More and more, Microsoft seems to transitioning Windows Phone into a business-oriented device. So it’s a little odd that its new phone, the Lumia 650, appears to have launched without support for Microsoft’s Continuum Display Dock.
Microsoft’s Lumia 650 is decidedly a midrange to low-end phone: according to Microsoft’s specifications, it’s powered by a low-end Qualcomm Snapdragon 212, with just 1GB of RAM, 16GB of internal storage, as well as a 5-inch, 1280×720 display. And, like the Lumia 950, Lumia 950XL, and Lumia 550, it does run Windows 10 Mobile. Microsoft said its new phone will cost less than $200, but didn’t release a price in euros.
It’s not all that strange, however, that Microsoft launched the Lumia 650 overseas and not in the United States. U.S. customers seem to prefer (and have been clamoring for) new flagship devices that can compete with similar products on the Android and iOS platforms. But Windows Phone’s market share has sagged, while overseas it is at least viable. In the U.K., for example, it stood at 9.2 percent for the three months ending in December, according to Kantar WorldPanel. It’s likely, based on Kantar’s data, that the phone will launch in the U.K., France, and Italy.
Analysts began suspecting that Microsoft’s future was in the enterprise last fall, though a recent spate of announcements by PC companies seems to have crystallized Microsoft’s Windows phone strategy: partner with PC companies with little to no phone presence, while building a strong ecosystem of apps for competing platforms.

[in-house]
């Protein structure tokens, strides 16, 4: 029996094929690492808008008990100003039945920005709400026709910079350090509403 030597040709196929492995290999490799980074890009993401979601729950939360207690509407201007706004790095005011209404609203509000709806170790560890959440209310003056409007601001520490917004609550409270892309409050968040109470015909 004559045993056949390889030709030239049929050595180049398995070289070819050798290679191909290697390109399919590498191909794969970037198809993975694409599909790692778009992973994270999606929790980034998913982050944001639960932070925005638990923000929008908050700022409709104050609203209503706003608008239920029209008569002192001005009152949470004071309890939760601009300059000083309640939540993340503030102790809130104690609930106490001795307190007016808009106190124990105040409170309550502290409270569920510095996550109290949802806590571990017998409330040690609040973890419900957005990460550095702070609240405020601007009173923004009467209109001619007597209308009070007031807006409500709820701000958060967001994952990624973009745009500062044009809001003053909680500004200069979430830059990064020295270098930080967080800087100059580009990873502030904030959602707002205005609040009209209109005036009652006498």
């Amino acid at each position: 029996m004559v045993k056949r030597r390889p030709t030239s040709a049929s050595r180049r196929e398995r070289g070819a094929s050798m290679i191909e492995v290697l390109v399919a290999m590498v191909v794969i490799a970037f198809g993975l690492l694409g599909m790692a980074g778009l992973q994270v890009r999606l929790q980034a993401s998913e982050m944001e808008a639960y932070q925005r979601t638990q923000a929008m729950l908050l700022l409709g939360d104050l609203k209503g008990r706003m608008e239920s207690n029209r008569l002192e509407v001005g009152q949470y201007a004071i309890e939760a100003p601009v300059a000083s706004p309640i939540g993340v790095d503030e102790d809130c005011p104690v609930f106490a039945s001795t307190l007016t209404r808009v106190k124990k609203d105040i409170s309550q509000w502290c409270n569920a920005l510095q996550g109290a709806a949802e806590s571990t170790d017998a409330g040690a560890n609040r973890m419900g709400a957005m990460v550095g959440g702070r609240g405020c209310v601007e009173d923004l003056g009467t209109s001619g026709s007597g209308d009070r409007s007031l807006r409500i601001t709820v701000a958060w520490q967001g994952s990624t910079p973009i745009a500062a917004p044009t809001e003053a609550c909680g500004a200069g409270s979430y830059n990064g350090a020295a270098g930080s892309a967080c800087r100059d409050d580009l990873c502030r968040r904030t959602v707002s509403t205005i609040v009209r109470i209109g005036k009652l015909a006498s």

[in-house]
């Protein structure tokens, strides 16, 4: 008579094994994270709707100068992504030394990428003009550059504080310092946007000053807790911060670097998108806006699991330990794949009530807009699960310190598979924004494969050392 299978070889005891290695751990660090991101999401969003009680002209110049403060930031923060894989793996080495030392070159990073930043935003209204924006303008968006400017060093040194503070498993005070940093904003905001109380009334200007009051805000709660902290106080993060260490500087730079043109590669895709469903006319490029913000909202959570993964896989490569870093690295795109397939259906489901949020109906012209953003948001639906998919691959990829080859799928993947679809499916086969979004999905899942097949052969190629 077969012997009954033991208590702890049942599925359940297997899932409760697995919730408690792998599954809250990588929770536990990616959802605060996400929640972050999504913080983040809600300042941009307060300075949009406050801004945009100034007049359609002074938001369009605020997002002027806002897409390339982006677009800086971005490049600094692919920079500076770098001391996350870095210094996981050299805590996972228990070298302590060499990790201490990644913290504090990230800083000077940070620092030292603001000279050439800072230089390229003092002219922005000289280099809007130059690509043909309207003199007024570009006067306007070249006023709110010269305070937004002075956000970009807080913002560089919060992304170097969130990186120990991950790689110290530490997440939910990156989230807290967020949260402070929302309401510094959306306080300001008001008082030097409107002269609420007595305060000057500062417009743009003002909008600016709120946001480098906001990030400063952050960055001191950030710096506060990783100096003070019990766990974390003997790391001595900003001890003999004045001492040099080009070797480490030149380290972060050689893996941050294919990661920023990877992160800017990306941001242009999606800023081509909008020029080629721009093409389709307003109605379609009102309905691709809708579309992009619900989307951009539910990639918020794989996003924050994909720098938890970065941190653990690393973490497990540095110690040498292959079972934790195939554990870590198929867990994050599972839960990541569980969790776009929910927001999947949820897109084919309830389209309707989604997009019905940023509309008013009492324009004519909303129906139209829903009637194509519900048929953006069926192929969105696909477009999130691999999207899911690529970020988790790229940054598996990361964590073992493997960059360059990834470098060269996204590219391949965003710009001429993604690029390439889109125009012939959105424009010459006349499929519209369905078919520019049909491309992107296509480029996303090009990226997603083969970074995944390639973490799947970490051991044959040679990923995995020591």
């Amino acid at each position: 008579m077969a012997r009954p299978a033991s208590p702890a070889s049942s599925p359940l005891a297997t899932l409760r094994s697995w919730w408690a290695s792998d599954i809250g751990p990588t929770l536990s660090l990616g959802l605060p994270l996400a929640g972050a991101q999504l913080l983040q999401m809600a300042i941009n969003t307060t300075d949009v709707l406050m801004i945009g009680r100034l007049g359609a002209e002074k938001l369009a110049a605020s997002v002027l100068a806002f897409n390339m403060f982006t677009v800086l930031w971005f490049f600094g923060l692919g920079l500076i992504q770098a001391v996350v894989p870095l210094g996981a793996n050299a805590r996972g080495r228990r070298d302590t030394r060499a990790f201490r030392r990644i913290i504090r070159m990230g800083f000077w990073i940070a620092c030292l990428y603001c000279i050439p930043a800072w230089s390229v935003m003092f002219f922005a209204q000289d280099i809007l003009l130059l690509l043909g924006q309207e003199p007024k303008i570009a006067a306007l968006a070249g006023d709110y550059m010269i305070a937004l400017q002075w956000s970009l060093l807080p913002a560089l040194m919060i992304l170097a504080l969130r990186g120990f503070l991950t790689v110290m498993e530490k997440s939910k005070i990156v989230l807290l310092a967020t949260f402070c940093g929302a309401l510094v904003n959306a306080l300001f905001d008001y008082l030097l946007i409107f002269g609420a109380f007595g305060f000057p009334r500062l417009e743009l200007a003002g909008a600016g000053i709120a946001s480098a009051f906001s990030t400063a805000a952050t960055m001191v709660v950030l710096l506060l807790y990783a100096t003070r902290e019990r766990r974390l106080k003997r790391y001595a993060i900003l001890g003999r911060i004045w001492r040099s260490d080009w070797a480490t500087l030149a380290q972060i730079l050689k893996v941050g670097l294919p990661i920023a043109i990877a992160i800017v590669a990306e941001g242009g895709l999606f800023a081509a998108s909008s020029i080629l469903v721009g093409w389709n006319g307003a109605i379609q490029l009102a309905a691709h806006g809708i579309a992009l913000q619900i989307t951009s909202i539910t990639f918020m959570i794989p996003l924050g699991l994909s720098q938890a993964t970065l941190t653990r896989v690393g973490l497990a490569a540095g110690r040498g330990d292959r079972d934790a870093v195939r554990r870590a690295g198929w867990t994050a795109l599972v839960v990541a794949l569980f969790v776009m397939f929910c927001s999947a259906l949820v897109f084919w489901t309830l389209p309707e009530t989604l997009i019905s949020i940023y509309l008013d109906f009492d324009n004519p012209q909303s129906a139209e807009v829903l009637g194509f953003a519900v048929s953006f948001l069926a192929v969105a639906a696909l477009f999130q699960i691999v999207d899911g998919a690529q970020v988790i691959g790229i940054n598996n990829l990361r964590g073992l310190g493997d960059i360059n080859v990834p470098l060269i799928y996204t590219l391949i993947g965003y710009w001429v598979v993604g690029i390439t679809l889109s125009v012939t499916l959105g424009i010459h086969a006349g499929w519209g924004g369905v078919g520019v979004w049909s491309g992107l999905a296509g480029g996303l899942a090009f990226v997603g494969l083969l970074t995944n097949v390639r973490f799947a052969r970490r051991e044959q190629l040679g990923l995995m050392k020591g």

One of the strongest business features of Microsoft’s recent Lumia line, though, has been the Display Dock, a feature that transforms the Windows 10 Mobile phone into a PC-like experience. With Continuum, a compatible phone can be connected to the Dock and an external monitor. A user can then run Windows 10 Universal apps on the phone, through the dock, and on an external monitor—with the apps scaling to fill the available space.
Microsoft has included some features that Lumia fans prefer: a removable 2000mAh battery, for example, and SD card support for up to 200GB. There’s an 8MP camera on the rear, and a 5MP selfie camera on the front. Other than that, however, the Lumia 650 seems like just another average Lumia phone.
Why this matters: The Lumia 650 doesn’t seem to be compatible with the Dock—or, at least, Microsoft never mentioned it on its blog post announcing the phone or on its product page, including its recommended accessories. We don’t know that the Lumia 650 isn’t compatible with the Dock—but it’s an odd and slightly disappointing omission, nevertheless. If Microsoft plans to make phones for business its new focus, you would think that Continumm, and the Display Dock, would be front and center.